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post #18 of 28 Old 10-18-2013, 06:33 PM
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Quote:
Originally Posted by BeeMan458 View Post

I only qualify as an incompetent old fool. I use the sound meter to gain match subwoofer output before running the EQ programs and use it to measure the room's acoustics in various locations. Sometimes I like to relax, go outside and use the sound meter to measure the sound of the wind.

-

Than the measurement you taken is not the true dB SPL of the wind, it is just dB C weighted......because you SPL meter is bandwidth limited but the sound of the wind is full bandwidth.

You need to find a way to limit the bandwidth of the wind , band pass it between 100 Hz to 3 kHz in order to get the slightly more correct true dB SPL of sound of the wind....biggrin.gifbiggrin.gif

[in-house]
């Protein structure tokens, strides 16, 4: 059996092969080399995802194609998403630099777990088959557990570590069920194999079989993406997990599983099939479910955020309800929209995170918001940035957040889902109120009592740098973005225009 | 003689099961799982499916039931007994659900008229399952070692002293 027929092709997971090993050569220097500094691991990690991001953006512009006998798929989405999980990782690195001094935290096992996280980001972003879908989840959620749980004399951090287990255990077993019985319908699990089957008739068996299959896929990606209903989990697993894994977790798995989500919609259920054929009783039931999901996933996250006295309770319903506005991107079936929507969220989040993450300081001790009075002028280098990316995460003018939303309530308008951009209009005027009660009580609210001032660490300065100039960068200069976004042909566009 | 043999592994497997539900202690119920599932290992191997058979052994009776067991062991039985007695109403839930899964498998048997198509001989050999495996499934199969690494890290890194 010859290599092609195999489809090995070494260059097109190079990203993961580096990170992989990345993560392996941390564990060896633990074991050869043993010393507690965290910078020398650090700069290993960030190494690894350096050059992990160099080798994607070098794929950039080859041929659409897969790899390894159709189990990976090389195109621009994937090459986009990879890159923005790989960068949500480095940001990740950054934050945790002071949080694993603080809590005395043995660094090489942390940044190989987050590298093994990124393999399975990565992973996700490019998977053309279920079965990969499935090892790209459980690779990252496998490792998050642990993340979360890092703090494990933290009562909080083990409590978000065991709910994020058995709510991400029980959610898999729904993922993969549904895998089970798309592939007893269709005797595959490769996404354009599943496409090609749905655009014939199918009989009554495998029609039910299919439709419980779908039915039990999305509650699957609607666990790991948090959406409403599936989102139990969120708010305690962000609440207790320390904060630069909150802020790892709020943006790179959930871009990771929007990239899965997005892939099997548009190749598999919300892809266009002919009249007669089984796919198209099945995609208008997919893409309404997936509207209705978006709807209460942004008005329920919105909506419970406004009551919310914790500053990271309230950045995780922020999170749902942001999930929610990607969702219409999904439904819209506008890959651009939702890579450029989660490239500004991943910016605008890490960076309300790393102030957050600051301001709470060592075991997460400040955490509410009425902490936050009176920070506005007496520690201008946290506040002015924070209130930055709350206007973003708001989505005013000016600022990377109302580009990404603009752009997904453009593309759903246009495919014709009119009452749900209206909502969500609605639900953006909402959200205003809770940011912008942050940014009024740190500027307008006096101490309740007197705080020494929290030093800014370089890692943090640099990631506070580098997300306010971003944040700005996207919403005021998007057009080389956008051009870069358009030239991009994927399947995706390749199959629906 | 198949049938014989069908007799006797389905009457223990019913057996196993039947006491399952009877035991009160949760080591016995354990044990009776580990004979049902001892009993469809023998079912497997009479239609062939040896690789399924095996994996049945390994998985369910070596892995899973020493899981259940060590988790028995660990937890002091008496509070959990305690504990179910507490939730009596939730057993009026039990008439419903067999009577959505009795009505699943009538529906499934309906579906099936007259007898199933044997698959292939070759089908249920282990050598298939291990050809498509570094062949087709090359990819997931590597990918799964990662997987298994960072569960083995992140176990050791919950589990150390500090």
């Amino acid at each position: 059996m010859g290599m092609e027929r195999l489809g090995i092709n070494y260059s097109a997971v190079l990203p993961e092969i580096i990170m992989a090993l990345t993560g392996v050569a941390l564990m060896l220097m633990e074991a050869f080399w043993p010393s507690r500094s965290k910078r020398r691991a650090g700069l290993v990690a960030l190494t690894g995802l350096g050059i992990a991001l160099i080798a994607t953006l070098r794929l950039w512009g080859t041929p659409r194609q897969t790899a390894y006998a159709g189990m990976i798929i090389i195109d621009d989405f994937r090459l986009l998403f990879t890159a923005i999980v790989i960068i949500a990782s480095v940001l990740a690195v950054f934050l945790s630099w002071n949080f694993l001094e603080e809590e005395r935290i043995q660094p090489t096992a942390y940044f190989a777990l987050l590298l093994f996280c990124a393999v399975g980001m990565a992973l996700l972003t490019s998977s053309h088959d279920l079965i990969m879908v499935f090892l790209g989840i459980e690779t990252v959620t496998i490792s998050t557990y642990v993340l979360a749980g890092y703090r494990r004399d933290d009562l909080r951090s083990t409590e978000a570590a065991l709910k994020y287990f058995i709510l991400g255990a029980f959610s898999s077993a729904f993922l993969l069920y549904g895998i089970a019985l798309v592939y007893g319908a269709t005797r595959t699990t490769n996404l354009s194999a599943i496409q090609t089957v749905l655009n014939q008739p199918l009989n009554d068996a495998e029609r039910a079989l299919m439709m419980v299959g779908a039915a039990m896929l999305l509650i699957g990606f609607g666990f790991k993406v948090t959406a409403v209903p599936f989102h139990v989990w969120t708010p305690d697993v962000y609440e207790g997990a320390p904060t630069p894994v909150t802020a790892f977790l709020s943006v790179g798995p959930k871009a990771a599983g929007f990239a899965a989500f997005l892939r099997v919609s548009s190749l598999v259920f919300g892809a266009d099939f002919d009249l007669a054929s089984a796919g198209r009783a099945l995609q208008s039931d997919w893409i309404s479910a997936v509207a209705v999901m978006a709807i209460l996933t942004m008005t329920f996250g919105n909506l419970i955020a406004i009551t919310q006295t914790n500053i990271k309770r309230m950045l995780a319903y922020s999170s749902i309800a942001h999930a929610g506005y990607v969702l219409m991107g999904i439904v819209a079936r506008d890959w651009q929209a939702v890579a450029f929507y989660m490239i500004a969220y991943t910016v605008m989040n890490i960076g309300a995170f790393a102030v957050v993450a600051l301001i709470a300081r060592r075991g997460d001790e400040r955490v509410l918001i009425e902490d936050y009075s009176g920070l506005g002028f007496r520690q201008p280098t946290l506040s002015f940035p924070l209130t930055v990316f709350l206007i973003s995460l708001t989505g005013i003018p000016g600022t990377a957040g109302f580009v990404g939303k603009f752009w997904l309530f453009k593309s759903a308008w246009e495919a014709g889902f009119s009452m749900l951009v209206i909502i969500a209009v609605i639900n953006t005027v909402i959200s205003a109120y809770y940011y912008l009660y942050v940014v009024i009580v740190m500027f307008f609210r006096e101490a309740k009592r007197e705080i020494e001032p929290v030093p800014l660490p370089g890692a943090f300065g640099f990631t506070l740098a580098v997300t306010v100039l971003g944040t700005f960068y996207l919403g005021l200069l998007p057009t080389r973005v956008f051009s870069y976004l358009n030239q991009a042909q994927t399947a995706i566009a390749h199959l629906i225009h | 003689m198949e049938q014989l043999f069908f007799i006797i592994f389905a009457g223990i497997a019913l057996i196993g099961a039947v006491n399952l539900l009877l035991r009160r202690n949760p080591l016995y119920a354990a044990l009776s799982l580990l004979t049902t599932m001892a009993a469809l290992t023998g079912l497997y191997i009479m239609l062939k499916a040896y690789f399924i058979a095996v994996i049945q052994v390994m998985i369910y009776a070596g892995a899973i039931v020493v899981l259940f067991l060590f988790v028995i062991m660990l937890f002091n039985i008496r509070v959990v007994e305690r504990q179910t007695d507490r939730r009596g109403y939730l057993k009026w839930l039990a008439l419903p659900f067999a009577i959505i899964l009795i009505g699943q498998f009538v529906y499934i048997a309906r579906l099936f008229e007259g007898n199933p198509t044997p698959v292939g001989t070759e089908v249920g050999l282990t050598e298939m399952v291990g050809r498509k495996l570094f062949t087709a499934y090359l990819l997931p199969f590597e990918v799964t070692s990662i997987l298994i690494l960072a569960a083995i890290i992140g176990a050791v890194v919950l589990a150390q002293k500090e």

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post #19 of 28 Old 10-18-2013, 06:45 PM
 
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Quote:
Originally Posted by joamonte View Post

Than the measurement you taken is not the true dB SPL of the wind, it is just dB C weighted......because you SPL meter is bandwidth limited but the sound of the wind is full bandwidth.

You need to find a way to limit the bandwidth of the wind , band pass it between 100 Hz to 3 kHz in order to get the slightly more correct true dB SPL of sound of the wind....biggrin.gifbiggrin.gif

When listening to the wind, I use "A" weighting. confused.gif I'm clueless what the frequency response range of the wind is. All I know, the wind is outside and where we live, one can hear the wind coming, long before seeing the tree tops move.
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post #20 of 28 Old 10-18-2013, 08:04 PM
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If you had your laptop/usb mic you could see the frequency response of the wind as well as the spl !

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post #21 of 28 Old 10-19-2013, 07:25 AM
 
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If you had your laptop/usb mic you could see the frequency response of the wind as well as the spl !